Sir Michael Morpurgo will make an appearance at Clapham Book Festival at 6pm on Saturday at the Omnibus Theatre.
The former children’s laureate and multi-award winner is set to talk about his latest book: When Fishes Flew: The Story of Elena’s War as well as his most famous work War Horse.
Julie Anderson, writer, Chair of Trustees of Clapham Writers and co-founder of the Clapham Book Festival said: “It’s hugely important for a small festival like ours, run entirely by volunteers, to attract the very best of writers to speak with our audience.
“Sir Michael Morpurgo is an inspiration to younger readers and has already created stories which have become modern classics, like War Horse and Kensuke’s Kingdom, quite aside from his work on music and with Farms for City Children.
“So we’re delighted to be able to present him in conversation with local best-selling author, Elizabeth Buchan.”
The jam-packed festival, which was inaugurated in 2016, is back after a year absence due to COVID-19 and it is set to be the most innovative festival yet with new activities and big name writers.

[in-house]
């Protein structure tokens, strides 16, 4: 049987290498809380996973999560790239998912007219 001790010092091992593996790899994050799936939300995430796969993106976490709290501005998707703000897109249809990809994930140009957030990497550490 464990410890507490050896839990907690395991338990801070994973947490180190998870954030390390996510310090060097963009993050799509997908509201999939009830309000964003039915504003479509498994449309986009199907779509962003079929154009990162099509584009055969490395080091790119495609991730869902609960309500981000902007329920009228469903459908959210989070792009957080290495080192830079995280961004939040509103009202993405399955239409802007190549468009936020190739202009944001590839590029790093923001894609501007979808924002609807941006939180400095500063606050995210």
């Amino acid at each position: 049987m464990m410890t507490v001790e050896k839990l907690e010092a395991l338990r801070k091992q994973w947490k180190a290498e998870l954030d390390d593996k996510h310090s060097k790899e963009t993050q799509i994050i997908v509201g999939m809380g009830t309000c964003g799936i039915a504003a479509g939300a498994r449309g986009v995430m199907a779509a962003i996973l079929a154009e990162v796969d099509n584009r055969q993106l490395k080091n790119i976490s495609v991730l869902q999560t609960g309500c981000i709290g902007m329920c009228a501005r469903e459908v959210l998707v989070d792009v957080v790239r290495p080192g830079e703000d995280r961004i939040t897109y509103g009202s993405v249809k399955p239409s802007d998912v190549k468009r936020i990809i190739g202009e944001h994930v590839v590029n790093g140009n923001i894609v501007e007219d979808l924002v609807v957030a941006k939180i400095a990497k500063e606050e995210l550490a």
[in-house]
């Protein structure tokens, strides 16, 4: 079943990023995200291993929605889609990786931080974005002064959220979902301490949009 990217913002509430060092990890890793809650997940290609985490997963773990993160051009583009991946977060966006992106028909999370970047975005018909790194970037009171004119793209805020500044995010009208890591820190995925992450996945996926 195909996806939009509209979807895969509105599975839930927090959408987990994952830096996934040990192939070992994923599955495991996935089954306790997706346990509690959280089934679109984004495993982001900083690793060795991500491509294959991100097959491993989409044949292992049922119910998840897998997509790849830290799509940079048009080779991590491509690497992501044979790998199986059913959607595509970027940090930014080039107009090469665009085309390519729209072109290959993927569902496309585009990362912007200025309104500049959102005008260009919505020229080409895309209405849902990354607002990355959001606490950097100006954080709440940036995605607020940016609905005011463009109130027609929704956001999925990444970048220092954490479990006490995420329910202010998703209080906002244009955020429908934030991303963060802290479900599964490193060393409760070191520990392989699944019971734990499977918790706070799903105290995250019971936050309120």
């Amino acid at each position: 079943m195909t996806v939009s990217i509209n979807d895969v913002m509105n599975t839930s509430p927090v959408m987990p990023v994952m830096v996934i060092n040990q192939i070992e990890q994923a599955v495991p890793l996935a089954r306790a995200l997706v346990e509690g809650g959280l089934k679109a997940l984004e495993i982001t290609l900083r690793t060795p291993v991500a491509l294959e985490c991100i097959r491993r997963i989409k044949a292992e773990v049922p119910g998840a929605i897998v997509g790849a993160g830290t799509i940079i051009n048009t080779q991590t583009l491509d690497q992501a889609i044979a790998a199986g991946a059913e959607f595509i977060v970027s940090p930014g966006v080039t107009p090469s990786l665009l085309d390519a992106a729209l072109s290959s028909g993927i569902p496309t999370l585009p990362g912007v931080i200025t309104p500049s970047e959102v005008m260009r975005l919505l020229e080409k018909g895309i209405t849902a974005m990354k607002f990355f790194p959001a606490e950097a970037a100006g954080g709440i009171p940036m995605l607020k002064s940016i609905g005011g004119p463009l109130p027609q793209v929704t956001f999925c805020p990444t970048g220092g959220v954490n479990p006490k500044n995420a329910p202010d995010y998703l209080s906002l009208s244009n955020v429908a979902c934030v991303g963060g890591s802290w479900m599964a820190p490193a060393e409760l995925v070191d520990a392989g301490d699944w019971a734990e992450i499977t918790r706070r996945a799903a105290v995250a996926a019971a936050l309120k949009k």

Anderson, a crime thriller writer, will start off the festival by leading a literary trail on Clapham Common.
A second walk will take place at 3:30pm and is led by award-winning novelist Annemarie Neary whose latest book The Orphans is a psychological thriller set on Clapham Common.
Paula Johnson, associate director for the Royal Society of Literature and programme coordinator backed the concept of a guided tour on Clapham Common.
She said: “Clapham has a long and illustrious literary history and this is a unique way of exploring it.”
Famous writers have long been associated with the common, including Samuel Pepys who resided on Cedars Road and John Walter, founder of the Times who lived at 113 Clapham Common North Side.
The novelist William Thackeray, after visiting the area, wrote in the Newcomers: “Of all the pretty suburbs that adorn our metropolis there are few that exceed in charm Clapham Common.”
The event will also include a live discussion with radio 4 presenter Edward Stourton, who will talk about his career in broadcasting with local writer and BAFTA-winning broadcaster, Simon Berthon.
Then, on the 19th October there is an online interview with Brixton author Rosanna Amaka whose debut novel The Book of Echoes, was listed for the Royal Society of Literature Christopher Bland Prize.
The festival finishes on Tuesday 2nd November with a talk by Ben Macintyre over zoom on his latest book Agent Sonya, a biography of Ursula Kuszynski a famous spy of the 20th century.
Anderson added: “Clapham Writers believes that books change lives and we invite the residents of south London to celebrate books and reading with us.”
Tickets are still available for most of the events and can be found online.